Restricting Vitamin A in cattle diets improves beef carcass marbling and USDA quality and yield grades



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Kansas State University. Agricultural Experiment Station and Cooperative Extension Service


Marbling continues to be a major factor affecting profitability for beef producers, processors, retailers, and restaurateurs. However, feeding animals to ‘fatten’ is quite inefficient, requiring about 2.25 times more energy than is needed for producing lean muscle. For the cattle feeding industry to be sustainable in the future, increases in marbling must be accomplished without increasing days on feed, slaughter age carcass weight, and fatness and without sacrificing feed efficiency and carcass cutability. A 2002 survey of feedlot nutritionists revealed that most recommended supplementation of vitamin A to feedlot cattle at levels exceeding the guidelines of the National Research Council (NRC) by three to five times. Because vitamin A fortification of cattle diets is an inexpensive method used to improve the immune response of receiving cattle, it is likely that few have considered the negative consequences of over-supplementing vitamin A on marbling and carcass quality grades of feedlot cattle. The objective of our research was to evaluate the effects of supplementing vitamin A at either zero (NA) or seven times (HA) the NRC-recommended level in feedlot diets and age at weaning on carcass marbling development and USDA quality grade of crossbred beef steers.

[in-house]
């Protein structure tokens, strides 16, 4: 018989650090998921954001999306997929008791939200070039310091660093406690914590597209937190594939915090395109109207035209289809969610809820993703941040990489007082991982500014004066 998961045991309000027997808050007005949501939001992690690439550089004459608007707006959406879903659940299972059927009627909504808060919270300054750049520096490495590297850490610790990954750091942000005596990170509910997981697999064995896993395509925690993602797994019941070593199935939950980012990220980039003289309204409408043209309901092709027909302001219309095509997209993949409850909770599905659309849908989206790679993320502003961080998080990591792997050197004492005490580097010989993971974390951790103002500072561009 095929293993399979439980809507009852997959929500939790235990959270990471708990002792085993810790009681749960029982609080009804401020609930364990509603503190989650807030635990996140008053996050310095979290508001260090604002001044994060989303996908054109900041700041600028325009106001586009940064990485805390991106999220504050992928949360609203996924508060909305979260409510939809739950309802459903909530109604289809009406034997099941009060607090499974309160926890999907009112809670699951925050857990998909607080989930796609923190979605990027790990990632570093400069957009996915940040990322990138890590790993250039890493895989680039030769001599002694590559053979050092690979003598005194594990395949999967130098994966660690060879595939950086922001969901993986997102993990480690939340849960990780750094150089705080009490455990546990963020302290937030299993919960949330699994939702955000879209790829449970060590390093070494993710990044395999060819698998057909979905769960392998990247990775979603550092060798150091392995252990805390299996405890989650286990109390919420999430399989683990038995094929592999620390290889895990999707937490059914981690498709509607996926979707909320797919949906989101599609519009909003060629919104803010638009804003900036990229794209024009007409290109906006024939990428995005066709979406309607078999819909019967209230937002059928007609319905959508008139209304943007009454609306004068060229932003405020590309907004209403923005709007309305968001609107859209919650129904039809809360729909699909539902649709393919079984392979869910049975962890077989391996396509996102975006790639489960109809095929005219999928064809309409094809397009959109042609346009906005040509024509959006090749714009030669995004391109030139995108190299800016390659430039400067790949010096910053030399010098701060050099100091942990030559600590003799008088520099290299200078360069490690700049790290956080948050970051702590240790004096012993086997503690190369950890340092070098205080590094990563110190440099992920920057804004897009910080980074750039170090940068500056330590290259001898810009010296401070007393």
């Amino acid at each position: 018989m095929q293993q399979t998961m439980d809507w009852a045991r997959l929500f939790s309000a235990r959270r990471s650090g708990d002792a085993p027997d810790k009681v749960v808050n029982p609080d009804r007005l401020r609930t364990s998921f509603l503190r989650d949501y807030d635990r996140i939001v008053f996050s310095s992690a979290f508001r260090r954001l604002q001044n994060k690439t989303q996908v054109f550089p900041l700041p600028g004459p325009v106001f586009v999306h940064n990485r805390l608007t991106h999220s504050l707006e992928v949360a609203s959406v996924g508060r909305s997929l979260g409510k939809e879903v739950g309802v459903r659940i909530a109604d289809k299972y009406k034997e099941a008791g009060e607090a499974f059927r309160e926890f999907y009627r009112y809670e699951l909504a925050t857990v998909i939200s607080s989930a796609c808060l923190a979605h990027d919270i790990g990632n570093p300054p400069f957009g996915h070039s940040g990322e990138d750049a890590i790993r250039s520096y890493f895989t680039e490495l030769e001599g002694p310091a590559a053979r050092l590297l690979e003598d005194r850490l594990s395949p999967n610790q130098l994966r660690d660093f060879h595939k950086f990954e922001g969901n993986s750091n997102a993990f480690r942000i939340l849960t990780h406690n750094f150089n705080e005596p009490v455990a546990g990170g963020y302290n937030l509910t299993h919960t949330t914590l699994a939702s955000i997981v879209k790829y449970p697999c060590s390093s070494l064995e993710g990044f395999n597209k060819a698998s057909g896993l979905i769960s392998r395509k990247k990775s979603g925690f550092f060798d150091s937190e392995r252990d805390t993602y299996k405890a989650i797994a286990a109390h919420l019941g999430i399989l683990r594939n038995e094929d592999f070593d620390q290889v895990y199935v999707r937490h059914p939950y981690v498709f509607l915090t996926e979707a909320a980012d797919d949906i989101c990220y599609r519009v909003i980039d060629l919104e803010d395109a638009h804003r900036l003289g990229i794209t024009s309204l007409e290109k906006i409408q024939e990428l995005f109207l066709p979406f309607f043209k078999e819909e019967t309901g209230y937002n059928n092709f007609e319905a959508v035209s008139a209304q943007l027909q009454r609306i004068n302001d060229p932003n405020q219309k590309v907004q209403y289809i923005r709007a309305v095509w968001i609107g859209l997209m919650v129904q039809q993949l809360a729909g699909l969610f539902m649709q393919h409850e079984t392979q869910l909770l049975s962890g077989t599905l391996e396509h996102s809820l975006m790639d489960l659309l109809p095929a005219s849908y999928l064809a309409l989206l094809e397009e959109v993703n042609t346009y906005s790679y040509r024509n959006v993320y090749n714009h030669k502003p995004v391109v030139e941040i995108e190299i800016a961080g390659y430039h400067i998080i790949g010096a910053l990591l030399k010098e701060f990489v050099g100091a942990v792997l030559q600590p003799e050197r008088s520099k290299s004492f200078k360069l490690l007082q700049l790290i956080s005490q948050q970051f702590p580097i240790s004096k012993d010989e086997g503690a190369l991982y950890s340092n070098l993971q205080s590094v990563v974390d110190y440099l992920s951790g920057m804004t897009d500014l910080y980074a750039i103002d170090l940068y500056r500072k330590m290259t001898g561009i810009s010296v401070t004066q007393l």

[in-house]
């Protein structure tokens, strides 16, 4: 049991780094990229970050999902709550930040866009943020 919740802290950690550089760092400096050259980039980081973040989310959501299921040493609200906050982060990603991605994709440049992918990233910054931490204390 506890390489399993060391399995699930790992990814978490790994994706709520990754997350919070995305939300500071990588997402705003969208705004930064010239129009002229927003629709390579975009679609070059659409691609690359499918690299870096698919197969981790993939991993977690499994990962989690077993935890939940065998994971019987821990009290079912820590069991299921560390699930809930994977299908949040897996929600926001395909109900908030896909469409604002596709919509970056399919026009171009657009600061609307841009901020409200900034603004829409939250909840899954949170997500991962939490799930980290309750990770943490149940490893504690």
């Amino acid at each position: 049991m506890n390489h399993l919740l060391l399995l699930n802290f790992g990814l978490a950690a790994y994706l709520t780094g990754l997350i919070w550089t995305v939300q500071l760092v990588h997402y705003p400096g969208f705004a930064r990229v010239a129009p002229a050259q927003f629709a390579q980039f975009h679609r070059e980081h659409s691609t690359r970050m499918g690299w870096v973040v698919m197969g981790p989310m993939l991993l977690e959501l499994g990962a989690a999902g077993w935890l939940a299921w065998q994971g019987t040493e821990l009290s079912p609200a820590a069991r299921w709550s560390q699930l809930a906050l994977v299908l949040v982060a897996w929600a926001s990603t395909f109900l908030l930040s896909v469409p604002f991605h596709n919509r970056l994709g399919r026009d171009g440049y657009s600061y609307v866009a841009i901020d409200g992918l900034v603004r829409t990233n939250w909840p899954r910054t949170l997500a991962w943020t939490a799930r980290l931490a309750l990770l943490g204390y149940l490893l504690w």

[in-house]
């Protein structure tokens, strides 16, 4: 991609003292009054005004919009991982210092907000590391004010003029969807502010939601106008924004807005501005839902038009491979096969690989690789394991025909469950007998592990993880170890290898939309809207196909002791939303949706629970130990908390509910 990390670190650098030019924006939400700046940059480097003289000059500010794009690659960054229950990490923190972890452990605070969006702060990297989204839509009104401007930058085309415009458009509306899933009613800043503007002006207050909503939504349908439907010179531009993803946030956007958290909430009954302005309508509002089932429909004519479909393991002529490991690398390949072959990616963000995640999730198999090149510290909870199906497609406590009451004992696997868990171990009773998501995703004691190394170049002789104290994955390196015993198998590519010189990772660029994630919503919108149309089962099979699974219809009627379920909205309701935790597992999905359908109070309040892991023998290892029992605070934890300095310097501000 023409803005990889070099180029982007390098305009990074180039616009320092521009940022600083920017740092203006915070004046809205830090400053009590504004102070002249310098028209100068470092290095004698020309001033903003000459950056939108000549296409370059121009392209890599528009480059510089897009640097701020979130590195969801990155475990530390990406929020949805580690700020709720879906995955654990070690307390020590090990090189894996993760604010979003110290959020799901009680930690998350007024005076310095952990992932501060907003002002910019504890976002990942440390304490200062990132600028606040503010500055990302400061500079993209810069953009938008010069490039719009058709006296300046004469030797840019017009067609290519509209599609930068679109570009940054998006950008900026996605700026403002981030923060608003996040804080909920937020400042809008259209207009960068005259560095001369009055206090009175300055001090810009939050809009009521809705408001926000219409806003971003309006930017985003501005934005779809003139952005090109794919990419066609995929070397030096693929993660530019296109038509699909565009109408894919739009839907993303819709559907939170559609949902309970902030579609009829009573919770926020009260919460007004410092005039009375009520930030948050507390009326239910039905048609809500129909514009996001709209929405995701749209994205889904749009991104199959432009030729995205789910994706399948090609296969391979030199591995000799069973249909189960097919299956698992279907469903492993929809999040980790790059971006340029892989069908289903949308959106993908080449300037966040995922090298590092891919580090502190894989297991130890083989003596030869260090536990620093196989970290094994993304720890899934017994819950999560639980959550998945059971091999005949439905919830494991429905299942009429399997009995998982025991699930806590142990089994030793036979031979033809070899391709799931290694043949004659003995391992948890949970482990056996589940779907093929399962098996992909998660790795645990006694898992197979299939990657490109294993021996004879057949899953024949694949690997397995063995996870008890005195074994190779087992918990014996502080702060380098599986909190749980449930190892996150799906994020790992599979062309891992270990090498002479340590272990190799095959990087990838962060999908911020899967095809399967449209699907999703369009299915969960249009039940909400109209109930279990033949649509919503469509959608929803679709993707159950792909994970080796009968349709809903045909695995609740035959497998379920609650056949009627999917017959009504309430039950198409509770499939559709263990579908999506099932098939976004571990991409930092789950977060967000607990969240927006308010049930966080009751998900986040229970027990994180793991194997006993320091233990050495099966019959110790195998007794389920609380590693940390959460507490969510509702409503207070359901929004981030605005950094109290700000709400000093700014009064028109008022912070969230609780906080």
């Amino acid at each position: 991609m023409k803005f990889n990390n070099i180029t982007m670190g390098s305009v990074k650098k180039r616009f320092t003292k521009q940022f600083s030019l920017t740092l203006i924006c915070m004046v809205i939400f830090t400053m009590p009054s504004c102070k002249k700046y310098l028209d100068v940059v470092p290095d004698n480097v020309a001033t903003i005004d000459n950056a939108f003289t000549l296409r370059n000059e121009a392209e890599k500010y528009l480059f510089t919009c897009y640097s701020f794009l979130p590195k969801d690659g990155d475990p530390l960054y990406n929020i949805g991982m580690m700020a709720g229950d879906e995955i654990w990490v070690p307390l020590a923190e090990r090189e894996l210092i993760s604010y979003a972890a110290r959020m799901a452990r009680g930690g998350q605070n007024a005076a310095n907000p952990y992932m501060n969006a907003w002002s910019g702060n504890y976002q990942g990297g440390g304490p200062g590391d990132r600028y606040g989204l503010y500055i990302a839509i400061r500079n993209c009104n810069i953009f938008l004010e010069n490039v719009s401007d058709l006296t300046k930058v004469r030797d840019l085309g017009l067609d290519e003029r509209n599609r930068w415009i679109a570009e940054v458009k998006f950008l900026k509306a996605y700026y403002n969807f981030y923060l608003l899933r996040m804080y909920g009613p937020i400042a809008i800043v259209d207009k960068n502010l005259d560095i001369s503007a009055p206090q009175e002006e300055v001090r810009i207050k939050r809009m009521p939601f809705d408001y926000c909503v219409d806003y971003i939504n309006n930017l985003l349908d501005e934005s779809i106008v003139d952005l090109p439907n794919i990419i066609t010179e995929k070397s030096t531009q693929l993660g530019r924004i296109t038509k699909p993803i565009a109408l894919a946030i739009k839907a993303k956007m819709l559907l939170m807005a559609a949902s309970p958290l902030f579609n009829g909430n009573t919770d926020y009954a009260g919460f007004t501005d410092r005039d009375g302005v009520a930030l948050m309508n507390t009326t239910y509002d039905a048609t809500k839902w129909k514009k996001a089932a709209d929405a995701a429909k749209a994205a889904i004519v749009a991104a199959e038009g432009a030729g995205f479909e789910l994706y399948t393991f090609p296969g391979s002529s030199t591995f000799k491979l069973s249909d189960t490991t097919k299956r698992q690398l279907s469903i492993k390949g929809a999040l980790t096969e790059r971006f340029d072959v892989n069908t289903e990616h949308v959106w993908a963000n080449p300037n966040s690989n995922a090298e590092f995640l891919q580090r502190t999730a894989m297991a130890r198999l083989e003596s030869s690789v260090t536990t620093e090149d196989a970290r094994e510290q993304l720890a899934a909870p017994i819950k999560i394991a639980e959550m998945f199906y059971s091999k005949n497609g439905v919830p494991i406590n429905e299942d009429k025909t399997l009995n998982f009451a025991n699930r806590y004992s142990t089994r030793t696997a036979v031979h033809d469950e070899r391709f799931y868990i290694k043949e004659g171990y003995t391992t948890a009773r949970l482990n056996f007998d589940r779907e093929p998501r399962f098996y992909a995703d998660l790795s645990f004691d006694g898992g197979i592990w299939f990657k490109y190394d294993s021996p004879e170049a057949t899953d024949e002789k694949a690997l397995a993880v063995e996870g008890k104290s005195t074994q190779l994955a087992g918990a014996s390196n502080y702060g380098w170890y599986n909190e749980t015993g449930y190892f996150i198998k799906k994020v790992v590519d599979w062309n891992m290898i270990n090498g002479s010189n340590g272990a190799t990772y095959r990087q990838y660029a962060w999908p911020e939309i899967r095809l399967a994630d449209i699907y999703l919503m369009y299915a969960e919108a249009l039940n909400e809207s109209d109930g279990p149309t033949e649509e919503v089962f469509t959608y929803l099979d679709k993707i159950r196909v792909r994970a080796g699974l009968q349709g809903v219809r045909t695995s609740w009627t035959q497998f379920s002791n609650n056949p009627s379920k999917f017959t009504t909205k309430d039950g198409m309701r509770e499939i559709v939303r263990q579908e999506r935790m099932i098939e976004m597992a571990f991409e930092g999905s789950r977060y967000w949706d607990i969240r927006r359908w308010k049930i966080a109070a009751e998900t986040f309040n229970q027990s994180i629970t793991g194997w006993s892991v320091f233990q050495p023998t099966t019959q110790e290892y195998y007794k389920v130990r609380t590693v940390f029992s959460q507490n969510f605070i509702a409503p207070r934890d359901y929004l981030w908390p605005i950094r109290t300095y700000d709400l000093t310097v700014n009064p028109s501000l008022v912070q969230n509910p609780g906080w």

Beef, Cattle, Marbling, Vitamin A